Sandy A. Sutton, RD, LDN
“Hurricane Katrina made a definite impression on my work ethic and on the value I now place on everyday life,” says registered dietitian Sandy Sutton. “I also see the value of my job more clearly and how it impacts patient care. The shortage of food supplies was a definite awakening—I never take a meal for granted anymore.”
In 2005, the Coram healthcare facility in St. Rose, La., relocated to Houston before the hurricane hit in order to continue serving home nutrition support patients. Evacuations, downed power lines and blocked roads made it difficult to track down those patients, and Sutton’s job as a clinical dietitian took on new meaning. In addition to consoling patients and providing basic care, she found herself helping out in any capacity—from relaying messages to transporting paperwork in order to ensure medical supplies could be ordered in time.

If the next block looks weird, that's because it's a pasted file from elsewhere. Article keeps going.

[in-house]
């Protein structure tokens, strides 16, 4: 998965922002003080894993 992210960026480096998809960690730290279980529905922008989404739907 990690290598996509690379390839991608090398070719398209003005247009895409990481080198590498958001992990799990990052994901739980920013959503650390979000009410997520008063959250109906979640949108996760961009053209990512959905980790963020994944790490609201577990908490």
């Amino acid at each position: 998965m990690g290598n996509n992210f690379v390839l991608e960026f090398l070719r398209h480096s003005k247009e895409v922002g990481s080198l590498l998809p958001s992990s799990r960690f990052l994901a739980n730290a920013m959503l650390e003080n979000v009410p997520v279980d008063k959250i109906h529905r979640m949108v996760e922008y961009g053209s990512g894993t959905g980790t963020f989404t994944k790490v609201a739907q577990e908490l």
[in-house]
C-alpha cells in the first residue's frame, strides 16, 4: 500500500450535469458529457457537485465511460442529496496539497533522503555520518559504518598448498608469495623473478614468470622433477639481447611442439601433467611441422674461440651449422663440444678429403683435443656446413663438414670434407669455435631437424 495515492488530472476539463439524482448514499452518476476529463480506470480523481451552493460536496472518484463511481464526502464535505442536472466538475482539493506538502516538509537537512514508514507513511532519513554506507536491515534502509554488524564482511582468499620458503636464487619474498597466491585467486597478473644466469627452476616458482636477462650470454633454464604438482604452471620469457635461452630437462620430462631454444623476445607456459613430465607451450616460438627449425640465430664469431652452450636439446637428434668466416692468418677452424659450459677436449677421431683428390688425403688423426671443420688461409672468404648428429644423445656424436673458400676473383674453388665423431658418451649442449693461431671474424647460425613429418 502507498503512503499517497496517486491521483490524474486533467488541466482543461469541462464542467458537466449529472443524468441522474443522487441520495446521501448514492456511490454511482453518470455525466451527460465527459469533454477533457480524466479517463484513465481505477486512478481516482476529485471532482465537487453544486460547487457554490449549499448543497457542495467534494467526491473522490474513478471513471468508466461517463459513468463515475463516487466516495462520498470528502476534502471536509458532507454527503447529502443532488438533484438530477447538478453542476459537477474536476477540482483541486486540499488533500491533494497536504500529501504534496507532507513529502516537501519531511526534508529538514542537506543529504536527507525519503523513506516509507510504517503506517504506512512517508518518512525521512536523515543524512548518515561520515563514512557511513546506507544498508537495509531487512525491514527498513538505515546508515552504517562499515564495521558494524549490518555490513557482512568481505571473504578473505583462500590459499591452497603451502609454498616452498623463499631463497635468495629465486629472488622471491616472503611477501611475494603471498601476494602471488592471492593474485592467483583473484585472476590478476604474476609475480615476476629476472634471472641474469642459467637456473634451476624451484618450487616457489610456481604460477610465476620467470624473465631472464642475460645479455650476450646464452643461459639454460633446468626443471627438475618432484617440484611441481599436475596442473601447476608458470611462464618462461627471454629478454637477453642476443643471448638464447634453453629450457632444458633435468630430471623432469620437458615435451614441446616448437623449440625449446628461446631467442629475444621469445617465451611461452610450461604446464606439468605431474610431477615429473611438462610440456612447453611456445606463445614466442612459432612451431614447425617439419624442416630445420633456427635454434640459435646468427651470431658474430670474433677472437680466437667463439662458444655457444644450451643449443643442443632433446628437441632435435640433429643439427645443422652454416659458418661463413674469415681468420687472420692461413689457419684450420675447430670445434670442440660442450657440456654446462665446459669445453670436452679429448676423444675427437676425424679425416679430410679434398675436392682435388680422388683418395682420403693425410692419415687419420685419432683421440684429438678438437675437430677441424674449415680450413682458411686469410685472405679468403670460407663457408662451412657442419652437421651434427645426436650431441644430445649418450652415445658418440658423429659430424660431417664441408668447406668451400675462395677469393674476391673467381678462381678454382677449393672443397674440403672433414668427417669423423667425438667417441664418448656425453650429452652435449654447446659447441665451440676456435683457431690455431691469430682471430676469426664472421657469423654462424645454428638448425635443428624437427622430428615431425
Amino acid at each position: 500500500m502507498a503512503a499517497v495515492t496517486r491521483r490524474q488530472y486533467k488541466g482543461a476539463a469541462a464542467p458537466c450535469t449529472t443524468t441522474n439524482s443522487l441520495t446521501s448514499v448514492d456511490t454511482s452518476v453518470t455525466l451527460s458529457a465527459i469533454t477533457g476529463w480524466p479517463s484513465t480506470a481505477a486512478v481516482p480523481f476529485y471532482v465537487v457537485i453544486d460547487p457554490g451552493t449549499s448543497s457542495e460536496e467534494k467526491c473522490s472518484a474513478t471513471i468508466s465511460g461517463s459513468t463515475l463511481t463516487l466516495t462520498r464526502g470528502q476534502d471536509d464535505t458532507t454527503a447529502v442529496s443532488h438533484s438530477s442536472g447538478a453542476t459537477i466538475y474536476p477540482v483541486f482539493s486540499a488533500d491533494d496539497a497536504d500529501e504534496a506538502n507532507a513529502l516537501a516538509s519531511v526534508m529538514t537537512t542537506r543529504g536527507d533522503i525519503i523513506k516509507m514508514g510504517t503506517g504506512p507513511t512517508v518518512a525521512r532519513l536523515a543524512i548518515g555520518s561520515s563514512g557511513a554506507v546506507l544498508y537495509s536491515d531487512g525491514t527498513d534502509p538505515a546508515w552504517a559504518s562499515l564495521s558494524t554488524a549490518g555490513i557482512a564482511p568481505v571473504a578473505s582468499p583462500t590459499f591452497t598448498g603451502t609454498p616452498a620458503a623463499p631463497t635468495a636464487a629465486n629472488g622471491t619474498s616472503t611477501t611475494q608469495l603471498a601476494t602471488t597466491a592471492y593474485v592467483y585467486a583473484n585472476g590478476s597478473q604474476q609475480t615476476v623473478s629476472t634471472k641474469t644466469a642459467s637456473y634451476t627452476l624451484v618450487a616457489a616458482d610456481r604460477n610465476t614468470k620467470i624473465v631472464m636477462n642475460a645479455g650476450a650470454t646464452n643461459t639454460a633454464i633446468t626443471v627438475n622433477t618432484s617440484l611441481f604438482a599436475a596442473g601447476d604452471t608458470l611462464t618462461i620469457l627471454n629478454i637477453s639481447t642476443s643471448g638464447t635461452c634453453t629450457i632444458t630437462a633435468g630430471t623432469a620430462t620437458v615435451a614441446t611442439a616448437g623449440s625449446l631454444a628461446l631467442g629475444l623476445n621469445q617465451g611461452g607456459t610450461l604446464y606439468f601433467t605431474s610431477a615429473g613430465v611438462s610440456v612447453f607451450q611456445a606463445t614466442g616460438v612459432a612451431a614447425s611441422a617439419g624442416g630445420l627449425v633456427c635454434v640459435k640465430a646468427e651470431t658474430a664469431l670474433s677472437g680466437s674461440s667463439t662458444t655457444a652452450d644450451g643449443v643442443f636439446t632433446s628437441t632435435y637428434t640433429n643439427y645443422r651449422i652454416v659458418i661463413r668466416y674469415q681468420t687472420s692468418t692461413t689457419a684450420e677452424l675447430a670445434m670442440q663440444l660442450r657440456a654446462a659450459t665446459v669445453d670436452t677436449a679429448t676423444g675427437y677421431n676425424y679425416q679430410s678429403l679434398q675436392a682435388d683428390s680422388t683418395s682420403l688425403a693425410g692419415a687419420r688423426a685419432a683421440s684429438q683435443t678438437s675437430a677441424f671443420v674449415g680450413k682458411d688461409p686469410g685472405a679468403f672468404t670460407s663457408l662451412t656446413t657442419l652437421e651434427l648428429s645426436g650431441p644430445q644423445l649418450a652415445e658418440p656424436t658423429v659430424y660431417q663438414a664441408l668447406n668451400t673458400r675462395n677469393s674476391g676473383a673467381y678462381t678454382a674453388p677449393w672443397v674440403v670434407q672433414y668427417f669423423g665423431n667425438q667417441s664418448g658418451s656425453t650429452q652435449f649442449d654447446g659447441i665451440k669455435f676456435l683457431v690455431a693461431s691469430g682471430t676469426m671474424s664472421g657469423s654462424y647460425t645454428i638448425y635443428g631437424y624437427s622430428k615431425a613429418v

“The challenges that Katrina presented came at a difficult time in my personal life, but helping others helped me forget about my own problems, especially my concerns about where I was going to live,” says Sutton. “And the help I received from family, friends and coworkers was astonishing.”
Today, Sutton continues in her position at Coram and also works at East Jefferson General Hospital in Metairie, La. She says it was her father’s struggle with high cholesterol and the lack of diet education he received that first inspired her to become a registered dietitian. “I had to investigate this,” she recalls, “and so I researched how I can help him with his diet. The most rewarding part was seeing his health improve.”